WASHINGTON — The White House rushed Friday to correct a diplomatic blooper after an official transcript listed Jerusalem as part of Israel, contradicting a delicate U.S. policy that takes no position on the city’s status.
The mix-up came in a transcript of President Barack Obama’s eulogy at the funeral for former Israeli President Shimon Peres. The funeral took place at Mount Herzl, Israel’s national cemetery, in Jerusalem.
The White House press office routinely issues transcripts of Obama’s speeches and includes the location of the speech at the top. A transcript released shortly after the funeral listed the location as “Jerusalem, Israel.” Hours later, while Obama was still flying back from Israel, the White House issued a corrected transcript listing merely “Jerusalem” and with “Israel” crossed out with a line.
For decades, Jerusalem’s status has been one of the most difficult and emotional issues in the Israeli-Palestinian conflict. The Palestinians claim east Jerusalem, captured by Israel in 1967, as the capital of their future state, but Israel’s government considers a united Jerusalem to be its eternal capital. Mount Herzl is on the western end of the city.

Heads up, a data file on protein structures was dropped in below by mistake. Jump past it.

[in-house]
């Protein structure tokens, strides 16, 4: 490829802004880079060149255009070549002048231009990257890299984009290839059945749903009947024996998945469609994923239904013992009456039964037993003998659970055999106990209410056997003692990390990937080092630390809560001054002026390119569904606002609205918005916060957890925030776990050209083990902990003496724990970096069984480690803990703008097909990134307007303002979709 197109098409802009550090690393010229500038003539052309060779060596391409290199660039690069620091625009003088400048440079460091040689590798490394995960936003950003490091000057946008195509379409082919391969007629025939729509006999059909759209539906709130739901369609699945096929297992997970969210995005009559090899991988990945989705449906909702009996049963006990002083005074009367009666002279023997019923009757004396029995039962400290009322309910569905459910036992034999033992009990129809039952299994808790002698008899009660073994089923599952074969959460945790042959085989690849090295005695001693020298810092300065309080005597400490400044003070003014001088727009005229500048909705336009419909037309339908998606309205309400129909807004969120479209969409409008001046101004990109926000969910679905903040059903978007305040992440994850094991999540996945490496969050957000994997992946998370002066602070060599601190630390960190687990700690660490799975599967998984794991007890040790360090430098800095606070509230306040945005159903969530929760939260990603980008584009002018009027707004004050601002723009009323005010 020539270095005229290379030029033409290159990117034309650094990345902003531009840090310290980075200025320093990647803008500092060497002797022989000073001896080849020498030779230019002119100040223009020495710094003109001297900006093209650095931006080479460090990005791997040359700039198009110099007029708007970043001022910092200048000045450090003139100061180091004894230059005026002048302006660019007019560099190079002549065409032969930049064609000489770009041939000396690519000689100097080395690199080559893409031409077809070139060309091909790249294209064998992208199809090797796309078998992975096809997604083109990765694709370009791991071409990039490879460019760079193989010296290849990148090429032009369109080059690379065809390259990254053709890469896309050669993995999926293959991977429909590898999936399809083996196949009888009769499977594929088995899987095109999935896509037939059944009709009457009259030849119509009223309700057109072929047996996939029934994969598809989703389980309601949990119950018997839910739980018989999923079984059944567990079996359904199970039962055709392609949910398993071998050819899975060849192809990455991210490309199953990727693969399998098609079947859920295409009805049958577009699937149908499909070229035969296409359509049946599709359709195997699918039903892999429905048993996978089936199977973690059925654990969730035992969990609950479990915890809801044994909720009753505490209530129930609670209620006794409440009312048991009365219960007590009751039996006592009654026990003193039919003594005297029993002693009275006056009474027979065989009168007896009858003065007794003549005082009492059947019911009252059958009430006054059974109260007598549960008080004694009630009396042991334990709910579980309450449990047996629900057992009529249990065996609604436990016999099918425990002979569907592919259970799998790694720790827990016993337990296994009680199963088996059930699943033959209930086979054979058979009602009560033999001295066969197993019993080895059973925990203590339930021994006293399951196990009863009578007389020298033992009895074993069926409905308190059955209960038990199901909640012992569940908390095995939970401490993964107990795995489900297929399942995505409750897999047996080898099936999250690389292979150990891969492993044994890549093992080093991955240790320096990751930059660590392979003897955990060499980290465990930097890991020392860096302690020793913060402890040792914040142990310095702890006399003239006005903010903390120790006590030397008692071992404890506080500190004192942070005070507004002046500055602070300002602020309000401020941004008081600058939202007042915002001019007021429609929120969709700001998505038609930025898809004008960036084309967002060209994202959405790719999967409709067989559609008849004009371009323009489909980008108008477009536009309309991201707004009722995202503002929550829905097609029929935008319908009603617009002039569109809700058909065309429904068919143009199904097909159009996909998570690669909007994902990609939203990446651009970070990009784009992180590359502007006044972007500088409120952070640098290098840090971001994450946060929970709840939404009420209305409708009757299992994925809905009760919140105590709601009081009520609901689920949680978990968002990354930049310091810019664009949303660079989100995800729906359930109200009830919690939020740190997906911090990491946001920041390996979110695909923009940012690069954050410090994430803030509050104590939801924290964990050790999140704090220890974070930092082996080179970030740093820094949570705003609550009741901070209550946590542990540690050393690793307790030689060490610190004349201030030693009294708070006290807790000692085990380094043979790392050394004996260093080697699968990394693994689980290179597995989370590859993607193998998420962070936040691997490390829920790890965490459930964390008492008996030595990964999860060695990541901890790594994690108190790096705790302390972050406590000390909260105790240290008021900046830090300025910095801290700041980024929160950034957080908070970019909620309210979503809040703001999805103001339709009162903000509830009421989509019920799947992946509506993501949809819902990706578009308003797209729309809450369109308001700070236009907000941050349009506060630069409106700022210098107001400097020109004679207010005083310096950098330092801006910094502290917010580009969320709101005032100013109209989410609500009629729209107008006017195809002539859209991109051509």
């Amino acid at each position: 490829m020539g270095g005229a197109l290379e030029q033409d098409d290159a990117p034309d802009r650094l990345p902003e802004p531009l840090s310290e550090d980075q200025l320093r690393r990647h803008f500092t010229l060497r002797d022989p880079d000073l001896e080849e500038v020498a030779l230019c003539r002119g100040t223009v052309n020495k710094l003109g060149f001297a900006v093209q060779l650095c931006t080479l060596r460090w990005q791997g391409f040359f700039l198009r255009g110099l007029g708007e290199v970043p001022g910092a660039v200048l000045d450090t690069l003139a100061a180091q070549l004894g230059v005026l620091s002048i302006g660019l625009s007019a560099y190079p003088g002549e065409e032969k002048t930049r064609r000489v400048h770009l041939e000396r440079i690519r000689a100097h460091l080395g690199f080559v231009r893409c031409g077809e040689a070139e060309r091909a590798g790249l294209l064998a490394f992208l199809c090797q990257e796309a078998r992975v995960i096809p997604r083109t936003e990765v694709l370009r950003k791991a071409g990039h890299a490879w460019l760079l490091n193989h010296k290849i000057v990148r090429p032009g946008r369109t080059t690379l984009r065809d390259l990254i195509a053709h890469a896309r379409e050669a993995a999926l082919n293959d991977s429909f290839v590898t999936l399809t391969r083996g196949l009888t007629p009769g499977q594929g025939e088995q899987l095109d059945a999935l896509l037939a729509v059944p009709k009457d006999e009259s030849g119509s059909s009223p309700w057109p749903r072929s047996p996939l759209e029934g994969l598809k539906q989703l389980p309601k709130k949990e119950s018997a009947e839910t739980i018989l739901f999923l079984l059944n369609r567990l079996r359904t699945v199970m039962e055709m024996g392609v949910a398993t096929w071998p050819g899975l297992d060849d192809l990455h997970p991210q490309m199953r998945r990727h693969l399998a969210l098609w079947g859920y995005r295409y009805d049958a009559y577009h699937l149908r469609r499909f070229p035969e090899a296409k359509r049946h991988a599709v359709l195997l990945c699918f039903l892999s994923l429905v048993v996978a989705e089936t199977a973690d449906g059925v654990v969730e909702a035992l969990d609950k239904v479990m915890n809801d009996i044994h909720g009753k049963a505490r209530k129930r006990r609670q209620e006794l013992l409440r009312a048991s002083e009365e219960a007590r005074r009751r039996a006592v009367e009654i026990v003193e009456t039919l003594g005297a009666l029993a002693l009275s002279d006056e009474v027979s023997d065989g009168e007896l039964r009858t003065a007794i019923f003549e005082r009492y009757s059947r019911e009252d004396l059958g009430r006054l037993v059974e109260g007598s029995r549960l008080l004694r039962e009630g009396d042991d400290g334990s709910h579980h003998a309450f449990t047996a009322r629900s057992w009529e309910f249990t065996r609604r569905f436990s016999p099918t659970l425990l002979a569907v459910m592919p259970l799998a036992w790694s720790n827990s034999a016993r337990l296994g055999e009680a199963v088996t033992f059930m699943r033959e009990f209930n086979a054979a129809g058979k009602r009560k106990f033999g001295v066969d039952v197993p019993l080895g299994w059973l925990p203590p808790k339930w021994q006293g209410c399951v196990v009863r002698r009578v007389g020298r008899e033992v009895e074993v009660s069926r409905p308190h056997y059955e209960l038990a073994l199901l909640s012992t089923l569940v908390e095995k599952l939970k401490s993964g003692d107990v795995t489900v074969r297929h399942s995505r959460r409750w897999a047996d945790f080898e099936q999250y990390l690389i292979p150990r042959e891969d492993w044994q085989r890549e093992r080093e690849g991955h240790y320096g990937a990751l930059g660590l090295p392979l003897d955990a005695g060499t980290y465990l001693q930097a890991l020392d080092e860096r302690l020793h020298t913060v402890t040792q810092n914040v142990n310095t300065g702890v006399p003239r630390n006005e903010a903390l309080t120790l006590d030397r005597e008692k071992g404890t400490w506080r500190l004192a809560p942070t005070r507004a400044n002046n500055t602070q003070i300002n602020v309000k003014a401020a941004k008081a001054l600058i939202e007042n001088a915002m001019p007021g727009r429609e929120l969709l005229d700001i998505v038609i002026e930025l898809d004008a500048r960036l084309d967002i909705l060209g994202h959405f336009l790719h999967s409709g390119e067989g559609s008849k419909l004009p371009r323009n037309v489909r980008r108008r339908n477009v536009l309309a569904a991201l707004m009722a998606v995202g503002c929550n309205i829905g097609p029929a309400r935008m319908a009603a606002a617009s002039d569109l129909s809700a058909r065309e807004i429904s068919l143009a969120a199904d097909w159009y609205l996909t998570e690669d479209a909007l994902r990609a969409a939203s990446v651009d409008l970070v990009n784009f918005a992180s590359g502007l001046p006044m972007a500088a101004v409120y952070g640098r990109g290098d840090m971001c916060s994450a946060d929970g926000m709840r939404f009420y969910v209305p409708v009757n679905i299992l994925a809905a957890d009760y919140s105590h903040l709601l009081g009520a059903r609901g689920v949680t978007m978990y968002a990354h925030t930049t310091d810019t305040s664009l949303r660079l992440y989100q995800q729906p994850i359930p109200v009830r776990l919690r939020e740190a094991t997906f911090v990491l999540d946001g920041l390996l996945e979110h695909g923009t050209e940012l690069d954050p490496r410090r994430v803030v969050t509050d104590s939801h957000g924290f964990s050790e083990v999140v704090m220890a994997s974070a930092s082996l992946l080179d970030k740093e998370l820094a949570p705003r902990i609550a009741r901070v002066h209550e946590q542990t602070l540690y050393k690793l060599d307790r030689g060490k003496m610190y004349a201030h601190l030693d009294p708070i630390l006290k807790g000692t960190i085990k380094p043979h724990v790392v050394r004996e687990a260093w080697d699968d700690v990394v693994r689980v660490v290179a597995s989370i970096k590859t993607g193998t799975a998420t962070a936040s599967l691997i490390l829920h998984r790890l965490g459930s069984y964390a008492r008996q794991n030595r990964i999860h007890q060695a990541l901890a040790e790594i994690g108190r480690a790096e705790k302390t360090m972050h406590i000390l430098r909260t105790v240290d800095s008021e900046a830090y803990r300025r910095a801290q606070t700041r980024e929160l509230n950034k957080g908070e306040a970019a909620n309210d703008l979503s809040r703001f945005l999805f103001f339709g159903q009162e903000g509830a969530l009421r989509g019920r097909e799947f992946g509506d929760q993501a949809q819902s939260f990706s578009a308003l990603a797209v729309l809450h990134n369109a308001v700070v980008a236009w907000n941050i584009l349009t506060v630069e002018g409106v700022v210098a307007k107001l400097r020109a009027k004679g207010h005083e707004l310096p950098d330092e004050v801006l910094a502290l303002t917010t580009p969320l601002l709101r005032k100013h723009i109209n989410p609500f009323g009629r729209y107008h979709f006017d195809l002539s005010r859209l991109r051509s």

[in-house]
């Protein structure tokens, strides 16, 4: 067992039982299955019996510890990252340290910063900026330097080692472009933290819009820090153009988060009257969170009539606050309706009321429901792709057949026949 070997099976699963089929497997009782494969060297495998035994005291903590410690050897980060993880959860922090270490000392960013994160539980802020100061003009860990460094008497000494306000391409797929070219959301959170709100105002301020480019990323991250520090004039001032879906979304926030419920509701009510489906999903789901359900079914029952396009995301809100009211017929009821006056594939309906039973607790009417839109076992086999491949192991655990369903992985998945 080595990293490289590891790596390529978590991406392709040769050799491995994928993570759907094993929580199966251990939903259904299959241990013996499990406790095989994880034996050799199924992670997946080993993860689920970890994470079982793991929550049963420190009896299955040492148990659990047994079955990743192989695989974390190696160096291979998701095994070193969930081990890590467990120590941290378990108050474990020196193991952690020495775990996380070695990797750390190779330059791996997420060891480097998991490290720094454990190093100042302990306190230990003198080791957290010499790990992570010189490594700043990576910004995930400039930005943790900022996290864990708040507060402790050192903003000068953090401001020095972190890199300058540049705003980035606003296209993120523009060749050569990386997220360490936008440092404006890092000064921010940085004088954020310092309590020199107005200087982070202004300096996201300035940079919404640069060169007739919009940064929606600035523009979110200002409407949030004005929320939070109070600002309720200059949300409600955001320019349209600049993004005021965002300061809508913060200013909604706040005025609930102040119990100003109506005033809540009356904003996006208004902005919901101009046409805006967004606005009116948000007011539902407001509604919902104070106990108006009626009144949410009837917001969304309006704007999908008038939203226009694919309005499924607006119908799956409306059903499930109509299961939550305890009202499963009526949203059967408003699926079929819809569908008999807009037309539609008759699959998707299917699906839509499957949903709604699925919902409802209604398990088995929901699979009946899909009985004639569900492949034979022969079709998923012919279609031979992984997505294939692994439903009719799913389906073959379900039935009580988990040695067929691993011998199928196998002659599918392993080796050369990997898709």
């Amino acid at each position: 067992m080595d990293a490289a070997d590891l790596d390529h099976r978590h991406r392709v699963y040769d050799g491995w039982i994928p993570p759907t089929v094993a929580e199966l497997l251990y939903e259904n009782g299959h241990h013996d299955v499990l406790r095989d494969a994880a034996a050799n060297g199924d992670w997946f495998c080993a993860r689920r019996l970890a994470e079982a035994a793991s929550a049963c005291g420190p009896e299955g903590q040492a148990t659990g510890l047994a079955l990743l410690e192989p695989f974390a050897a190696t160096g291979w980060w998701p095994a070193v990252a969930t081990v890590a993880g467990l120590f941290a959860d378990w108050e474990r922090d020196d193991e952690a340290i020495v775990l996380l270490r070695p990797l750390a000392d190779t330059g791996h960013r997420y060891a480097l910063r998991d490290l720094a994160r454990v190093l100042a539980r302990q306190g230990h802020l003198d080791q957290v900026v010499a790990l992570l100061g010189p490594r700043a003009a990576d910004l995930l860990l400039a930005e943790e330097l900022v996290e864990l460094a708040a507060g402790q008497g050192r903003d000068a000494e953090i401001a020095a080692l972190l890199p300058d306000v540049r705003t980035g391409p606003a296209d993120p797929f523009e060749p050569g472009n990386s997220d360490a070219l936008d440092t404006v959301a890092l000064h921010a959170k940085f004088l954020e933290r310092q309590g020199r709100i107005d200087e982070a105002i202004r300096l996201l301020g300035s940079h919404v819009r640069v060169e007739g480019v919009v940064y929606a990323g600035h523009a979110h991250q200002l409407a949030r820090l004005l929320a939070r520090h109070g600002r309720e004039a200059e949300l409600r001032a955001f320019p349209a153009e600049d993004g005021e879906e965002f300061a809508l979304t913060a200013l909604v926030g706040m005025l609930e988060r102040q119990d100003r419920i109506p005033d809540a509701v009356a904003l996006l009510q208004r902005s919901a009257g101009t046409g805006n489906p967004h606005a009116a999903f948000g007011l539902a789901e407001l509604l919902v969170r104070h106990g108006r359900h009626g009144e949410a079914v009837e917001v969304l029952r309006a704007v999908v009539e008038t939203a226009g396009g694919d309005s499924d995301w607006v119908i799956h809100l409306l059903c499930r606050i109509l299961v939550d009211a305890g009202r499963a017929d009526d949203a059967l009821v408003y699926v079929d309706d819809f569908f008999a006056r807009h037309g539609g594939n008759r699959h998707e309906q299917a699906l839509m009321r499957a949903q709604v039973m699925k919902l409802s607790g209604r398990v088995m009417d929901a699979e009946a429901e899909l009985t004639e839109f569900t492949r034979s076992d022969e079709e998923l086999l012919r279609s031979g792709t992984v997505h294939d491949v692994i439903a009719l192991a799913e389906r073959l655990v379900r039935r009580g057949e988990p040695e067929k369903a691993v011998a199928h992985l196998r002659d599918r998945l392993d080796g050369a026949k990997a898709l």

U.S. policy refuses to recognize any nation’s sovereignty over Jerusalem until Israelis and Palestinians resolve the city’s status through negotiations. Although Israel’s parliament, high court and government offices are in Jerusalem, the American Embassy in Israel is in Tel Aviv, as are the vast majority of embassies in Israel.
The tortured nature of a U.S. policy that tries to avoid taking a position about a heavily populated city has occasionally caused the U.S. headaches.
Government officials have occasionally had to correct public statements in which they unwittingly lumped Jerusalem in with the country that surrounds it. Last year, the Supreme Court ruled that Americans born in Jerusalem can’t list Israel as their birthplace on their passports, despite legislation Congress passed in 2002 allowing Americans to list Jerusalem in passports and calling for the U.S. Embassy to be moved to Jerusalem.
Minor corrections to White House transcripts are not uncommon, and the mistake in the eulogy transcript appeared to be a clerical oversight. The White House declined to comment on the error, but pointed to a statement reiterating official U.S. policy that Jerusalem’s status should be addressed in a way that respects both Israeli and Palestinian rights.
“We believe that through good-faith direct negotiations, the parties should mutually agree on an outcome that realizes the aspirations of both parties for Jerusalem and safeguards its unique religious status for people around the world,” the statement said.
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